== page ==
An unidentified 67-year-old woman in Spain is believed to be the oldest new mother in the world after giving birth to twin boys this week. She's part of a trend that has some people asking if science is going too far.
The woman conceived her children through in vitro fertilization, but she is not the first woman to defy the biological odds.
In 2005, a Romanian woman gave birth to this baby girl at age 66. At the time, she was considered to be the world's oldest mother.
In the United States, more women past traditional child-bearing age are taking advantage of modern medicine to make their baby dreams a reality.
Janise Wulf, a 62-year-old grandmother and mother of 11, gave birth to a healthy baby boy last February in California.
At age 57, Aleta St. James gave birth to twins in November 2004.
"I want to say, go for your dreams. You never know how long we're going to be here," said St. James after the birth. "You should never have any regrets."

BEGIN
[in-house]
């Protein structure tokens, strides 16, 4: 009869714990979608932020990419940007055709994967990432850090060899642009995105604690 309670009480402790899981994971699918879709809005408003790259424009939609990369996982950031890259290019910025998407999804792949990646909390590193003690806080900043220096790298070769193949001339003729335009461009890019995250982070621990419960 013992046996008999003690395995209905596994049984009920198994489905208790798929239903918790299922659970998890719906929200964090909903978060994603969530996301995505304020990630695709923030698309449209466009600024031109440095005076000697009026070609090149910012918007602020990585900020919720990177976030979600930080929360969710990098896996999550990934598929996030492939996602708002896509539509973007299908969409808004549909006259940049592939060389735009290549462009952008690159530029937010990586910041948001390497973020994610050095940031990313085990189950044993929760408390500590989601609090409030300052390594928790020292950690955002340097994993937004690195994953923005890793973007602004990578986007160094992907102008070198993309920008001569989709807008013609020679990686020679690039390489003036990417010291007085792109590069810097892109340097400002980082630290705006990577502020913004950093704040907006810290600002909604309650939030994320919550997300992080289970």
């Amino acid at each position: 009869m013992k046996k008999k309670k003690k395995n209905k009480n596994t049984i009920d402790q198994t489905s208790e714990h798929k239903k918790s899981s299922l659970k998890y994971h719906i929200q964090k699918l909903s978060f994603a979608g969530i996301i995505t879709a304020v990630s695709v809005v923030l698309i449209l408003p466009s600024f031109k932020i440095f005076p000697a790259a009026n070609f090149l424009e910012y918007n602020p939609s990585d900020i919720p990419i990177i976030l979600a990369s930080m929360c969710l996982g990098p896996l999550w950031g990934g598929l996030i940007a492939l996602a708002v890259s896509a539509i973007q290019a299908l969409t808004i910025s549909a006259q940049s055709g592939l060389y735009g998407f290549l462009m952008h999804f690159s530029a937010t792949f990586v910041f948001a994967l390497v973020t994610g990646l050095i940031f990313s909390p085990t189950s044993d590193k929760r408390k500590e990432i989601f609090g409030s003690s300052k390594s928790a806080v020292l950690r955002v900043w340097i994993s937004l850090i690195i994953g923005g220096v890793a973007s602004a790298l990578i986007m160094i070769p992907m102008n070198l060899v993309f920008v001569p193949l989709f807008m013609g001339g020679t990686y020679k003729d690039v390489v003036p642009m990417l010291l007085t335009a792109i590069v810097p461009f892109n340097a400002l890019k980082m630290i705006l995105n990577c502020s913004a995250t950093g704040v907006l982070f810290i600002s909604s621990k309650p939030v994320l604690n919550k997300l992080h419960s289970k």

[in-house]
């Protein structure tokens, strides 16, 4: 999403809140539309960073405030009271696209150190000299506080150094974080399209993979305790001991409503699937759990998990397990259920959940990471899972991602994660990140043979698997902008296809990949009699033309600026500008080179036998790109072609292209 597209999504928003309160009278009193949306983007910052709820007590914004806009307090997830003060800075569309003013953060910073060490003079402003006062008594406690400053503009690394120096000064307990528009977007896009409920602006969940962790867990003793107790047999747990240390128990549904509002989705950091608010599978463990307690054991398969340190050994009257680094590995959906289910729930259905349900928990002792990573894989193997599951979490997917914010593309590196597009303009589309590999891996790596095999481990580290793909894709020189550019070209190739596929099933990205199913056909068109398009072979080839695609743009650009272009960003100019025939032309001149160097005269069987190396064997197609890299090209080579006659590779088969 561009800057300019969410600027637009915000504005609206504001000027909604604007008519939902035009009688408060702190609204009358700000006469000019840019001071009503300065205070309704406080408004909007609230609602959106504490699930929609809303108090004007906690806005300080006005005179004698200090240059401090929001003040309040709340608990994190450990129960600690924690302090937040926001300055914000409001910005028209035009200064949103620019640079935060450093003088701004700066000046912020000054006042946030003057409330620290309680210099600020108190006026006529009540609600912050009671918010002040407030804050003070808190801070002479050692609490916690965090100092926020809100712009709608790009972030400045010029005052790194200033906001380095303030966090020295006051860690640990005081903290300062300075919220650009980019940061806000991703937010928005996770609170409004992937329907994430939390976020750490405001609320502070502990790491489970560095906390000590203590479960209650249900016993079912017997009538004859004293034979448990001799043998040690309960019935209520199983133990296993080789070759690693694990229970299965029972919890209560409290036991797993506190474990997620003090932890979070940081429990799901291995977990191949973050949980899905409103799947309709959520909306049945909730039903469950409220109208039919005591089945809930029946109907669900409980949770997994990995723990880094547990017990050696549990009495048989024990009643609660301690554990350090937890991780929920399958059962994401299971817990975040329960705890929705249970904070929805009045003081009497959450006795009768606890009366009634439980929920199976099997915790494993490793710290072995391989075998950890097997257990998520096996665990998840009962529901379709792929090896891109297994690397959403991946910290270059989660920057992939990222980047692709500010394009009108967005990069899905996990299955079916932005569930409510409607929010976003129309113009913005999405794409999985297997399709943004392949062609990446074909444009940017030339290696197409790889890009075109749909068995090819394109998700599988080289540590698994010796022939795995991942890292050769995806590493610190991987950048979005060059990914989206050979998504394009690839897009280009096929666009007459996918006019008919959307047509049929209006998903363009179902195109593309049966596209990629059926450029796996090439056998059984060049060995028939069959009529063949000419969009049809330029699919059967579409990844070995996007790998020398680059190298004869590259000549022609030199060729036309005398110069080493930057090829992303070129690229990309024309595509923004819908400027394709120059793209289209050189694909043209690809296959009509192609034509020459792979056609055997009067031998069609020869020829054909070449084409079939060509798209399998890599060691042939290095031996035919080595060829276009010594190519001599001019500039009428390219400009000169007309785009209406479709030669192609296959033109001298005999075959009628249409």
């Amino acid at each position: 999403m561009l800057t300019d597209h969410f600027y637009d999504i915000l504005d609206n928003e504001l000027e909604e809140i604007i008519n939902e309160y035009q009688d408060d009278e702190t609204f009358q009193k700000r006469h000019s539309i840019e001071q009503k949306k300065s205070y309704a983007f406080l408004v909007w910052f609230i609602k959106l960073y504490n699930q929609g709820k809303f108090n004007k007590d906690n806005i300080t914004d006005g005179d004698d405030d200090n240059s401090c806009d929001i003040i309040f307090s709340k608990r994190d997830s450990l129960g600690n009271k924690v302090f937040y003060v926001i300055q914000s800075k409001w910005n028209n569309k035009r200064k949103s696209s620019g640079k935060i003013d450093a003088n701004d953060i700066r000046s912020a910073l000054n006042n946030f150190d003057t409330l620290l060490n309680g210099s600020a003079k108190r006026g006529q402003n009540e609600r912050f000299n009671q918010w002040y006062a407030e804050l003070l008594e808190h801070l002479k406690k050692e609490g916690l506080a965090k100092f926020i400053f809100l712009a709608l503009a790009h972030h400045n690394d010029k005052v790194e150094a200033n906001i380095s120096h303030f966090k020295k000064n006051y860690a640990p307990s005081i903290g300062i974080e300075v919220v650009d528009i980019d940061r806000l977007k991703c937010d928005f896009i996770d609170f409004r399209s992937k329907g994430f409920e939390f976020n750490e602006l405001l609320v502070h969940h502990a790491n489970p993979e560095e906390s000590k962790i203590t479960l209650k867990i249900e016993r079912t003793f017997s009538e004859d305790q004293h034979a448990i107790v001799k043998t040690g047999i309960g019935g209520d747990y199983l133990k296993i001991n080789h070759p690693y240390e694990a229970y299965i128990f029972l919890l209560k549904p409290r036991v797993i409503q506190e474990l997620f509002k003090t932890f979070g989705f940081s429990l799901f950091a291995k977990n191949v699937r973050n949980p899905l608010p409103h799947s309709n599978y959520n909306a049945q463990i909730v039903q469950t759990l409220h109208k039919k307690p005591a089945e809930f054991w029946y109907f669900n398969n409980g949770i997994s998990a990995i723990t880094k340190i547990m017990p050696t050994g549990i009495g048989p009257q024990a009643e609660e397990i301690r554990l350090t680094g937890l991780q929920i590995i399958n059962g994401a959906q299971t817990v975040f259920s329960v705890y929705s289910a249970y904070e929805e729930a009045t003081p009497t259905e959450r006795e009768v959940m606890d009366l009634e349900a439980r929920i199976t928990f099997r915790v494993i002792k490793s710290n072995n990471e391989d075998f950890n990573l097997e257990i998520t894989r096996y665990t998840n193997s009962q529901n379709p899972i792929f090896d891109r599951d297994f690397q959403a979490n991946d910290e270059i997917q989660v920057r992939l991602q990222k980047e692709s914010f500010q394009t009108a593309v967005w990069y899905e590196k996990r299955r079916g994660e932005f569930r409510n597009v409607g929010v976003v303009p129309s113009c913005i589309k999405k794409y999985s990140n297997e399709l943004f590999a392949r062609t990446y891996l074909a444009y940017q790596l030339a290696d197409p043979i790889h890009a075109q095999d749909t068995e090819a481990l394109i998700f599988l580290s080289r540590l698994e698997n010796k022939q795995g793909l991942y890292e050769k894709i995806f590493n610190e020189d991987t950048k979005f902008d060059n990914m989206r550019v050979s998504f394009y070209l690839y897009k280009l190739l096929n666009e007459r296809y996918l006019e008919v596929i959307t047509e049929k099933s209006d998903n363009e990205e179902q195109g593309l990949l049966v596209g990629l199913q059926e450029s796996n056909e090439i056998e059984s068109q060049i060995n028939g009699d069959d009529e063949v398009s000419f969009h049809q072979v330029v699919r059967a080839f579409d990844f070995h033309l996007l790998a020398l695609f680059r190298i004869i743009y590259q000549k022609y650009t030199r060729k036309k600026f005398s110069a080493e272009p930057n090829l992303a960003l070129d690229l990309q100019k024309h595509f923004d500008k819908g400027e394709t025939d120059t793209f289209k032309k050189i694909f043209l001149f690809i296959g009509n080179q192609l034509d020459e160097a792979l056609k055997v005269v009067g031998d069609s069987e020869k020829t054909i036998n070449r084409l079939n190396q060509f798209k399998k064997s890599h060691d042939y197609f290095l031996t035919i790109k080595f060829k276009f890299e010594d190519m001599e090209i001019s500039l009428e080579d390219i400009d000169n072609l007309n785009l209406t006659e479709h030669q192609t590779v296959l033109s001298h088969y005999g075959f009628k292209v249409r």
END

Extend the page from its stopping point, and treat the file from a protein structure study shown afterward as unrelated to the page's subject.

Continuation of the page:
Despite how happy these new moms are, their pregnancies have provoked criticism; some say these mothers are just too old.
Glenn McGee, a medical ethicist at Albany Medical College and editor in chief of "The American Journal of Bioethics," told "Good Morning America Weekend Edition" that "there should be limits," but, "I wouldn't want to be the person who condemned a person at any age for having a baby.
"As people have passed the point of menopause, the question of how far you could go … is a realistic question," McGee said. "But what we're not asking is how is too old for the kids. How old is too old for society?"
According to McGee, at least one-third of children in the United States are raised by their grandparents or by people over the age of 60.
Still, he insisted, people need to understand the limits of medicine.
If we don't set limits, people begin to think that reproductive medicine is a business … and we don't spend enough time studying the kids," he said.